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5 Problems Husbands And Wives Have While Arguing, Solved By Therapists

June 2, 2016, 2:04 AM, Hits: 308

 

When you’ve been together for years, sometimes even figuring out how you’ll resolve an argument becomes an argument. 

We recently asked our readers to share the most persistent roadblocks they run into when arguing with their spouses. Below, relationship experts tackle each problem.

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“Your story sounds frustrating and very familiar. Many of the couples I work with experience the same problem and it’s discouraging when partners don’t feel like their S.O. is hearing an issue. In my practice, I teach couples a dialogue skill that has helped them work through issues in a meaningful way. It’s called the Imago Dialogue: The purpose of this technique is not to determine who’s right and who’s wrong. It doesn’t include fault or blame, but instead focuses on connecting in a healthy way through understanding. When you really listen to your partner, you are cultivating a safe space where they can freely express their feelings. The goal is not to agree, but to understand. You and your husband should try to validate and empathize with each other’s perspective. When this happens, a beautiful, safe connection begins to develop. That’s how you turn conflict on its head and actually use it to grow closer together.” — Christine Wilke, a marriage therapist in Easton, Pennsylvania

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“If she is responding in a childlike fashion, she may not have developed mature communication skills; unfortunately, many of us haven’t. You might try speaking to her in a respectful manner and very innocently inquire about what you heard her say and what your confusion is. For example, ‘I’m a bit confused because I thought you said you wanted this but now I’m hearing you say something else. I really do want to understand.’ I would encourage you to make sure that you are being honest as well, both with her as well as with yourself.” — Andrea Wachter, a psychotherapist based in Soquel, California

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“When you say you get upset ‘way too easily,’ I suspect that you tell yourself (or have been told) that you should not get as upset as you do. But there is no right or wrong about getting upset. We all have different levels of sensitivity and different topics that trigger us. We all need different things when we are upset, though most of us need kindness and compassion — those are pretty universal! You said you don’t think your S.O. realizes how you feel. Do you feel safe enough to tell him? Sharing our vulnerabilities and needs is what brings us closer in our significant relationships (as long as we are being heard, respected and honored, that is). Hopefully you can let your partner know what you feel and what you need during those difficult times and turn a fight into a productive, unifying discussion.” — Andrea Wachter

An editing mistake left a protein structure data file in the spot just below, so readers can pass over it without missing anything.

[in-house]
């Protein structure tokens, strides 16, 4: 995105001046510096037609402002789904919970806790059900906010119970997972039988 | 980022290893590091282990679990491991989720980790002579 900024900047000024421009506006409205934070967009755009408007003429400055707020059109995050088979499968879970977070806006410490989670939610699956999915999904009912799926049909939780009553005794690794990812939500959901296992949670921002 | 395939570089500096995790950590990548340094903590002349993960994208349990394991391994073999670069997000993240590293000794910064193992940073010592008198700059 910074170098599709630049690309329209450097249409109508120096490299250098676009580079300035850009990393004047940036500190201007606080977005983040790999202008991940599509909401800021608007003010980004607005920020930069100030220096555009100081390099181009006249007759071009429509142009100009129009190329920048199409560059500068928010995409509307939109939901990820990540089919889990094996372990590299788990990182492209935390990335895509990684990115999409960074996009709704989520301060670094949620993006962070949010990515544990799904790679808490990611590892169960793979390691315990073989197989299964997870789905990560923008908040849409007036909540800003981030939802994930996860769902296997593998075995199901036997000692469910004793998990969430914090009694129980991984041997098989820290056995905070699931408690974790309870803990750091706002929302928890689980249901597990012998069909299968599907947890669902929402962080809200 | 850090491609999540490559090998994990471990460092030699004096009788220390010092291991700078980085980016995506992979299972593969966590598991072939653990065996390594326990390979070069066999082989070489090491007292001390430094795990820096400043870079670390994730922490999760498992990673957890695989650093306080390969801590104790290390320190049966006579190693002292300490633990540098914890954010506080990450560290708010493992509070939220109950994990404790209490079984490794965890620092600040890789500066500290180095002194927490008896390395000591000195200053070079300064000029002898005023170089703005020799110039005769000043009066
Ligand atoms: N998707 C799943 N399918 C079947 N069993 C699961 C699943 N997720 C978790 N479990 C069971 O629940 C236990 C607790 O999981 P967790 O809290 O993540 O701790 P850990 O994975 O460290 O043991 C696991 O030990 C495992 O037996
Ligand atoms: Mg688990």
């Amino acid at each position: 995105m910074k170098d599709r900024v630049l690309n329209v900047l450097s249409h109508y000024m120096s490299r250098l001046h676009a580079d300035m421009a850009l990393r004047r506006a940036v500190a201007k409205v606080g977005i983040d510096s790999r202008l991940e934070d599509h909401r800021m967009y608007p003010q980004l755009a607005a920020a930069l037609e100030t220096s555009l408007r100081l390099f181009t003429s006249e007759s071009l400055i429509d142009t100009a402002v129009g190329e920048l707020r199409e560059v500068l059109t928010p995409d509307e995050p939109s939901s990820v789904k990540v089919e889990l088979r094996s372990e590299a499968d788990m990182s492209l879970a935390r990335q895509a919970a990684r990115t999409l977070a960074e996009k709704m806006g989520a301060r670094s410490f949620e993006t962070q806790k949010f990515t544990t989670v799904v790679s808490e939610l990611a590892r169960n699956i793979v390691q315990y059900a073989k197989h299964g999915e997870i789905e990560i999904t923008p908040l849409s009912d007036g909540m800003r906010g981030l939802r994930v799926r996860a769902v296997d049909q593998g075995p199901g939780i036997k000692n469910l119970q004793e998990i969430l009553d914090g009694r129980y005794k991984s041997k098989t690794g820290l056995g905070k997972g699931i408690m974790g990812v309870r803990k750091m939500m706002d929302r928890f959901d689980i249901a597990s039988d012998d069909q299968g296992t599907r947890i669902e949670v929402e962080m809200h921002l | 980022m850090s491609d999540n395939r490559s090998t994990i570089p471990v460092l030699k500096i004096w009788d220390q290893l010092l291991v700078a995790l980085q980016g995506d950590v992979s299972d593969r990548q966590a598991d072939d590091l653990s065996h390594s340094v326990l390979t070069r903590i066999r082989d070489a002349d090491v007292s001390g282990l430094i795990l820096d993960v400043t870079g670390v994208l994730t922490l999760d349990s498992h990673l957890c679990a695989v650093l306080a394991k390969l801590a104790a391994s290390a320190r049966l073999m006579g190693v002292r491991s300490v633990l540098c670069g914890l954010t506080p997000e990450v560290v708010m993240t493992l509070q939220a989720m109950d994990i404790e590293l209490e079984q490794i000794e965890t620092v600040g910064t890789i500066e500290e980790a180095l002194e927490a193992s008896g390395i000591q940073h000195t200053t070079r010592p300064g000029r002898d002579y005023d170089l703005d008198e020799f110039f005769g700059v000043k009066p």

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“While ‘yes, dear’ and ‘you’re right’ may be the exact response your wife wants to hear — and it’s a good way to avoid a blowup with her — my main concern is what happens to your anger and feelings when you don’t speak up. The reality is, you can’t selectively push down some feelings and only feel the ones you want to feel; you’ll suppress your ability to feel altogether. Storing things up inside and building resentment is never healthy.

To safely express your thoughts and emotions, start your discussion with an appreciation — something that is really good about your relationship and your partner. This puts you both in a better mood. Then, tell her what you want to say without judgment or blame. Make statements that start with ‘I,’ not ‘you.’ Instead of saying, ‘you never listen,’ say, ‘I would like it if you’d listen to me and allow me to get my truth out.’ Talk clearly about what you want and need and end with an appreciation — what you value about your partner, for instance.” — Sheri Meyers, a marriage and family therapist and the author of Chatting or Cheating: How to Detect Infidelity, Rebuild Love, and Affair-Proof Your Relationship 

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“The next time you find yourself in the same old argument, ask yourself a few questions: First, if I could transform this moment, how would I want it to play out? Second, if I have a choice, do I choose loving connection or lonely disconnect? Third, what is the most productive, relationship-enhancing thing I am capable of doing in this moment?

The second you press pause on the action and take a step back is the moment you begin to move from auto-response and polarization and back into love and communication. Instead of wasting your time and energy on fight #8002, you could be holding hands and planning for much more fun things in your relationship.” — Sheri Meyers